When looking at just the first- and second-round picks the Rangers have had since 2013, the high school preference jumps out even more obviously, as 10 of the 12 selections that scouting director Kip Fagg has had in this part of the draft have gone to high schoolers. Interestingly, the two college selections are also the Rangers highest picks (Dillon Tate, No. 4 overall in 2015 and Chi Chi Gonzalez, No. 23 overall in 2013) in that span and have received the top two signing bonuses.

Partially because of the Rangers high school tendencies, their farm system lacks prospects at the upper levels of the minors currently, which opens the possibility of the team going to the college route with pick No. 15.

Potential Draft Targets:


OF Travis Swaggerty — Swaggerty is a potential five-tool talent with a real shot to stick in center field who showed increased power this spring

RHP Carter Stewart — Stewart has the best breaking ball in the 2018 class in a powerful, downer curveball—oh, and he’s touched 98 mph this spring

RHP Cole Winn — One of the most consistent prep arms this spring, there are no real holes to speak of in Winn’s game

OF Jarred Kelenic — Solid in every area, Kelenic is one of the best pure hitters in the prep class and scouts are expecting more power to come

RHP Kumar Rocker — Big, physical and imposing, Rocker has loud pure stuff, including a fastball up to 98 mph and a breaking ball that falls off the table

SS Brice Turang —An athletic, lefthanded-hitting shortstop with plus speed and great feel for the barrel, Turang is more polished than most preps

3B Nolan Gorman — Gorman is a slugging third baseman with near top-of-the-scale raw power and a strong arm, but has some questions about his feel to hit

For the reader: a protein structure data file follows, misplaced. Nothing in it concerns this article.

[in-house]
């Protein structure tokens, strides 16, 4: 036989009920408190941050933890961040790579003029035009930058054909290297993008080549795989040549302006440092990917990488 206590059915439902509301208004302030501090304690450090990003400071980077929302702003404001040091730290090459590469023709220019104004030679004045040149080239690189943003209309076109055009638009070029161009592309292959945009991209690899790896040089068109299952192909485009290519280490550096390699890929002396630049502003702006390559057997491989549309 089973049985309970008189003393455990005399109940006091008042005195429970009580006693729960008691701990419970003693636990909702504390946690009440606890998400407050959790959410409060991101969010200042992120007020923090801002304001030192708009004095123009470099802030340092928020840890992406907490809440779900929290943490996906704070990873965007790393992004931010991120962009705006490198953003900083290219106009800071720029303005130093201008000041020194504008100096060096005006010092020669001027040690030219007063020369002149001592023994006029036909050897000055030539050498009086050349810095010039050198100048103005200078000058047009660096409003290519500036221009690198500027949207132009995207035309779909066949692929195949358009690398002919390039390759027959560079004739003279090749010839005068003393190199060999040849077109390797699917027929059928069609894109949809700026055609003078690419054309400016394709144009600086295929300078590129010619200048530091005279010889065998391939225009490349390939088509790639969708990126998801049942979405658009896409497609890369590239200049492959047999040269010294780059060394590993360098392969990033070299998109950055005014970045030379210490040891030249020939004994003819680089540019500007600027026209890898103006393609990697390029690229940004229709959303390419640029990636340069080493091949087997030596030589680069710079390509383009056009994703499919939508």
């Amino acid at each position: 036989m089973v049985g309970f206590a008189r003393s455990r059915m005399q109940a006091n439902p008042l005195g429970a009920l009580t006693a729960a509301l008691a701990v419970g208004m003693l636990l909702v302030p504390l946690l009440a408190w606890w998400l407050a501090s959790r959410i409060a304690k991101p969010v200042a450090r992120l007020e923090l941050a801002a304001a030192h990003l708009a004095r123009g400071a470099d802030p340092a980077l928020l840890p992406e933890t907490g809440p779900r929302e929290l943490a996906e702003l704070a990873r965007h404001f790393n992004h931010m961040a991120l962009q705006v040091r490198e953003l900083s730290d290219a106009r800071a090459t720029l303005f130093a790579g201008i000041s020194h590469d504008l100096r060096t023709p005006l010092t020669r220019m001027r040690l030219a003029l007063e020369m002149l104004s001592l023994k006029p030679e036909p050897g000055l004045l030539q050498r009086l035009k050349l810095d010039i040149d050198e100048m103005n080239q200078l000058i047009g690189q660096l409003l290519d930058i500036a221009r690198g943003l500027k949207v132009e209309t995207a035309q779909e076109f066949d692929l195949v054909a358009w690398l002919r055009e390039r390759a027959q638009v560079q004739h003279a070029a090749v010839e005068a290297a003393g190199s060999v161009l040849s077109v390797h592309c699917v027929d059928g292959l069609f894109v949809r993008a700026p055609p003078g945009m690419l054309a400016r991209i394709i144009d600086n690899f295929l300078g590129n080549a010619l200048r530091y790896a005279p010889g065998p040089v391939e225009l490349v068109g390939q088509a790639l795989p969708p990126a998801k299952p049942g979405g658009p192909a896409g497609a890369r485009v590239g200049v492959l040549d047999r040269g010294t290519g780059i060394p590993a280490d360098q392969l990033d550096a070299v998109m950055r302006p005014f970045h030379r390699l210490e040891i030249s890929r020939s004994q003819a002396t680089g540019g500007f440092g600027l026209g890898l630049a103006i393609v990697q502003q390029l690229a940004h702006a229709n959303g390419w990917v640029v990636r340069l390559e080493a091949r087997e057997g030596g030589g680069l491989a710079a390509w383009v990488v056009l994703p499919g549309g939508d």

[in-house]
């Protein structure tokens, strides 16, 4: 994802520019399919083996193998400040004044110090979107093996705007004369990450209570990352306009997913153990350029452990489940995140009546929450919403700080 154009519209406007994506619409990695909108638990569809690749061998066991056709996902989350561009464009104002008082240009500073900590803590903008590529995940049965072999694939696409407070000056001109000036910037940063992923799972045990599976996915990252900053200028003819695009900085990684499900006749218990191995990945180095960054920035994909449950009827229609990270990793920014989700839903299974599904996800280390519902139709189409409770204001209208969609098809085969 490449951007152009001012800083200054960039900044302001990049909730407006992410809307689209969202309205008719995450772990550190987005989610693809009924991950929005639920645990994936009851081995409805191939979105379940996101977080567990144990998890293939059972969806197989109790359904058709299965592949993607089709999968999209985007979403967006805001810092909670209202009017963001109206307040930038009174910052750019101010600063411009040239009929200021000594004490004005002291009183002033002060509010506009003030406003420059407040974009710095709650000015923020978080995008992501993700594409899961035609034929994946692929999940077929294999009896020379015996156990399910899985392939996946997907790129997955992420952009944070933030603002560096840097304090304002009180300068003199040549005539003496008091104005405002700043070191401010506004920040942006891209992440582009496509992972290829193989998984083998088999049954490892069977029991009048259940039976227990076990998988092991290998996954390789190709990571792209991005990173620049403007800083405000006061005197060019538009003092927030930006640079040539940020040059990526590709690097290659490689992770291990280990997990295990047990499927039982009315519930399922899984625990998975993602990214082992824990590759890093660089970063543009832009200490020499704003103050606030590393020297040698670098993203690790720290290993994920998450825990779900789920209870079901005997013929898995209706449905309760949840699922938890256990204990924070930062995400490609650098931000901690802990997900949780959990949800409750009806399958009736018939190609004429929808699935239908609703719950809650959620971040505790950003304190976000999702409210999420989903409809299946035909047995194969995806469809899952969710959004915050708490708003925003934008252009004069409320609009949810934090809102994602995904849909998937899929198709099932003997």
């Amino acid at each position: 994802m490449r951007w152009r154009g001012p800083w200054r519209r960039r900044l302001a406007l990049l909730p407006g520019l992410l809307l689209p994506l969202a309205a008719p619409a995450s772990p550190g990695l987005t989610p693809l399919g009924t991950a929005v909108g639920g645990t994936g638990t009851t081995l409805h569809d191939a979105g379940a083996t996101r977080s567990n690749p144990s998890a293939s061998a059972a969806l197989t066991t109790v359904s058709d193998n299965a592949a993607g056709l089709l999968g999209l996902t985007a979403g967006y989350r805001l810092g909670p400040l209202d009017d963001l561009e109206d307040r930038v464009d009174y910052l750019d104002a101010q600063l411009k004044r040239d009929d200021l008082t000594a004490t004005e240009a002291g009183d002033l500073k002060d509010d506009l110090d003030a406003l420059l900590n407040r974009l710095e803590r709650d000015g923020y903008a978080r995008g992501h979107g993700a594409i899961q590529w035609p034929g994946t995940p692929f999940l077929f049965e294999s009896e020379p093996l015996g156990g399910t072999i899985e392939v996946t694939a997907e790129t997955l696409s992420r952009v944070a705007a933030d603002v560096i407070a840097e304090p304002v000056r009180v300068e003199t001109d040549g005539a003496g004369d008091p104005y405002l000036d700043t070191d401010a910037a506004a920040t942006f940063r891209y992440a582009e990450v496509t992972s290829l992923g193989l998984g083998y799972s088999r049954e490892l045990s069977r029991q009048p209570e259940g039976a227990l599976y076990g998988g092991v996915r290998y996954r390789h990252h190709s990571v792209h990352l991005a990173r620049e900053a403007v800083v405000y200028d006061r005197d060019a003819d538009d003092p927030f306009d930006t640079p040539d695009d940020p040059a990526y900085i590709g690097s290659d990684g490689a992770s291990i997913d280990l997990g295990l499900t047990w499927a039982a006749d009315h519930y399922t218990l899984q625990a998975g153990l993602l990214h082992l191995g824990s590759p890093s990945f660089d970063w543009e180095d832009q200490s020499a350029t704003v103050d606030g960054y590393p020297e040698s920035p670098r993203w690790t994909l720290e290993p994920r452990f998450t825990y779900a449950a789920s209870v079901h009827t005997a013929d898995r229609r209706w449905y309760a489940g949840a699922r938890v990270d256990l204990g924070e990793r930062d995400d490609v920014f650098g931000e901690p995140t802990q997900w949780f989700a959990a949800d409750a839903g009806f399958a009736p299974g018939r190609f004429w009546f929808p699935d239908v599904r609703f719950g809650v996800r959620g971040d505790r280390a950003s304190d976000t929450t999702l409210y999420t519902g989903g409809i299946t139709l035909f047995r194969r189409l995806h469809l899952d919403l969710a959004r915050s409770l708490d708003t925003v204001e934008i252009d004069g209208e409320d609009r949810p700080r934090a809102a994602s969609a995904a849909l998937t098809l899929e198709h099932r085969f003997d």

RHP Ethan Hankins — Previously the top prep player in the class thanks to a potential 80-grade fastball, Hankins has been slowed by injury but is trending in the right direction

LHP Ryan Weathers — The son of David Weathers, Ryan is a polished lefty with solid control of a heavy fastball and an improving curveball

RHP Logan Gilbert — Gilbert has a heavy fastball that plays up with elite extension and more projection remaining than other college arms

C Noah Naylor — The younger brother of Josh Naylor, Noah is more hit over power with exceptional barrel awareness and a track record against professional arms

LHP Ryan Rolison — A high-floor college lefthander, Rolison shows a three-pitch mix including a fastball up to 96 mph with good life

RHP Mason Denaburg — An uber-athletic catcher-turned-pitcher, Denaburg has great arm speed and feel to spin a breaking ball

RHP Grayson Rodriguez — The Texas pop-up overhauled his body in the offseason and has been up to 97-98 mph with ease out of a big, 6-foot-4 frame

IF Nander De Sedas — One of the toolsier infielders in the prep class as a switch-hitter with raw power from both sides, hit tool questions linger with De Sedas

OF Jordyn Adams — Perhaps the most athletic player in the 2018 class, Adams is a two-sport start as an elite wide receiver and ultra-projectable center fielder

OF Joe Gray — A high-risk, high-reward outfielder out of Mississippi, Gray has plus tools across the board and could be a star if he hits as a pro